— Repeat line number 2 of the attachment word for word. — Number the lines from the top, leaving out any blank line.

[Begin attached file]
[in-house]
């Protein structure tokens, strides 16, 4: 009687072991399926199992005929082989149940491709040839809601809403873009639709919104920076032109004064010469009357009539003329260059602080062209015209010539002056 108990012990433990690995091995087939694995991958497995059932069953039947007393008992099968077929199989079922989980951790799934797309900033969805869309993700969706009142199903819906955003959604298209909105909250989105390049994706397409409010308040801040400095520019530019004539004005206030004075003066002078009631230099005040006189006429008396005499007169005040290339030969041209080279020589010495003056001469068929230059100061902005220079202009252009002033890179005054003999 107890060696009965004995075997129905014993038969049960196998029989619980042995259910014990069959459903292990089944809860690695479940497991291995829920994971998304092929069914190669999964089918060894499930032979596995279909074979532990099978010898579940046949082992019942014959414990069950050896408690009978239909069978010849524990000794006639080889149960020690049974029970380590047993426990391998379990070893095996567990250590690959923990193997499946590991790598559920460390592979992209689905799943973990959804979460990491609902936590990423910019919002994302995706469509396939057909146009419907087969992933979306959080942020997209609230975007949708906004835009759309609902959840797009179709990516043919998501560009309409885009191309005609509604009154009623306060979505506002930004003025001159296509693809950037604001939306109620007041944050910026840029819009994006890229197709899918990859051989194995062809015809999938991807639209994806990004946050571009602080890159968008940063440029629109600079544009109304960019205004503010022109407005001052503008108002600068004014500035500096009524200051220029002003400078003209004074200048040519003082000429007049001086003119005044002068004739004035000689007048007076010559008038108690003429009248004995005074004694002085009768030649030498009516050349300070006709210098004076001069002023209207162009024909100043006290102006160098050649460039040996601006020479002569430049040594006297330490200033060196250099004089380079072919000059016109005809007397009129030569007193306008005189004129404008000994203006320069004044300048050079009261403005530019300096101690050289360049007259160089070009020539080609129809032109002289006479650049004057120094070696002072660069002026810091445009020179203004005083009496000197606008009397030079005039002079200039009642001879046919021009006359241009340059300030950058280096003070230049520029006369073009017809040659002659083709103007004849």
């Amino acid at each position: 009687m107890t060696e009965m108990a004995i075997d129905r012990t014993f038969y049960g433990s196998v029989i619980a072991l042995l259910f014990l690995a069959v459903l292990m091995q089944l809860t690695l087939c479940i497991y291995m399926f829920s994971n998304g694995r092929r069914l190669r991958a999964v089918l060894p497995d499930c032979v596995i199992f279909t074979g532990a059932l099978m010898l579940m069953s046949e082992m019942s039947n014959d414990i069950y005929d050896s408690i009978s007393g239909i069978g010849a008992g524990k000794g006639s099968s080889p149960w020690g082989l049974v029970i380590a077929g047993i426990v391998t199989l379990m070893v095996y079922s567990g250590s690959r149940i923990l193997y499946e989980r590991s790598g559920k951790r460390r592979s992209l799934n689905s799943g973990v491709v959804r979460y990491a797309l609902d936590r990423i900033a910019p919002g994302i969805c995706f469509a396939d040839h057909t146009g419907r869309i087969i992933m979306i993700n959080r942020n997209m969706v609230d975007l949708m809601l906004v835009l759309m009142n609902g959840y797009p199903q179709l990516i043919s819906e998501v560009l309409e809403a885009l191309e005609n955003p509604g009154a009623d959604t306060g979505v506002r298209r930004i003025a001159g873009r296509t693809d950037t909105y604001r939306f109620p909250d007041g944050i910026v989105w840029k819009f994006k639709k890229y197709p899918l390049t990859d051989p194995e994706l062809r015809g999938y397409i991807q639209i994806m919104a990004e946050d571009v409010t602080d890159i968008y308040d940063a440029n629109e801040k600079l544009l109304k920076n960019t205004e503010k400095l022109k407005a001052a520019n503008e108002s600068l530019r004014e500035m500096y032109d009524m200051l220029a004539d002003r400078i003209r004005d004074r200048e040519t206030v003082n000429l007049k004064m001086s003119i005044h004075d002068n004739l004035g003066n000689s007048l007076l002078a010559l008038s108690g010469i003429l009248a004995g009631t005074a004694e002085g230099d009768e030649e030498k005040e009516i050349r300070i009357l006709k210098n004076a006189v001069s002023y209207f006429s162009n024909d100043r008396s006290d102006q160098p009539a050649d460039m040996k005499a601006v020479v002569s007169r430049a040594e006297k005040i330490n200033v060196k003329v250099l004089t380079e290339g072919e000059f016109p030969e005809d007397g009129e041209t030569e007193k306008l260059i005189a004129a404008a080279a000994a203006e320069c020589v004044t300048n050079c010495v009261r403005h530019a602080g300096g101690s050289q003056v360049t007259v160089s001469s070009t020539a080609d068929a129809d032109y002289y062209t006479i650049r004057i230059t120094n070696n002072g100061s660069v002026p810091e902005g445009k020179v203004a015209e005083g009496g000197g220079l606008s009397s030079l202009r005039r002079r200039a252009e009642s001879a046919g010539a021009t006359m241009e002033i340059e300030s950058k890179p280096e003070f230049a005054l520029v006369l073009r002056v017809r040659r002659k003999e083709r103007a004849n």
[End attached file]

């Protein structure tokens, strides 16, 4: 009687072991399926199992005929082989149940491709040839809601809403873009639709919104920076032109004064010469009357009539003329260059602080062209015209010539002056 108990012990433990690995091995087939694995991958497995059932069953039947007393008992099968077929199989079922989980951790799934797309900033969805869309993700969706009142199903819906955003959604298209909105909250989105390049994706397409409010308040801040400095520019530019004539004005206030004075003066002078009631230099005040006189006429008396005499007169005040290339030969041209080279020589010495003056001469068929230059100061902005220079202009252009002033890179005054003999 107890060696009965004995075997129905014993038969049960196998029989619980042995259910014990069959459903292990089944809860690695479940497991291995829920994971998304092929069914190669999964089918060894499930032979596995279909074979532990099978010898579940046949082992019942014959414990069950050896408690009978239909069978010849524990000794006639080889149960020690049974029970380590047993426990391998379990070893095996567990250590690959923990193997499946590991790598559920460390592979992209689905799943973990959804979460990491609902936590990423910019919002994302995706469509396939057909146009419907087969992933979306959080942020997209609230975007949708906004835009759309609902959840797009179709990516043919998501560009309409885009191309005609509604009154009623306060979505506002930004003025001159296509693809950037604001939306109620007041944050910026840029819009994006890229197709899918990859051989194995062809015809999938991807639209994806990004946050571009602080890159968008940063440029629109600079544009109304960019205004503010022109407005001052503008108002600068004014500035500096009524200051220029002003400078003209004074200048040519003082000429007049001086003119005044002068004739004035000689007048007076010559008038108690003429009248004995005074004694002085009768030649030498009516050349300070006709210098004076001069002023209207162009024909100043006290102006160098050649460039040996601006020479002569430049040594006297330490200033060196250099004089380079072919000059016109005809007397009129030569007193306008005189004129404008000994203006320069004044300048050079009261403005530019300096101690050289360049007259160089070009020539080609129809032109002289006479650049004057120094070696002072660069002026810091445009020179203004005083009496000197606008009397030079005039002079200039009642001879046919021009006359241009340059300030950058280096003070230049520029006369073009017809040659002659083709103007004849």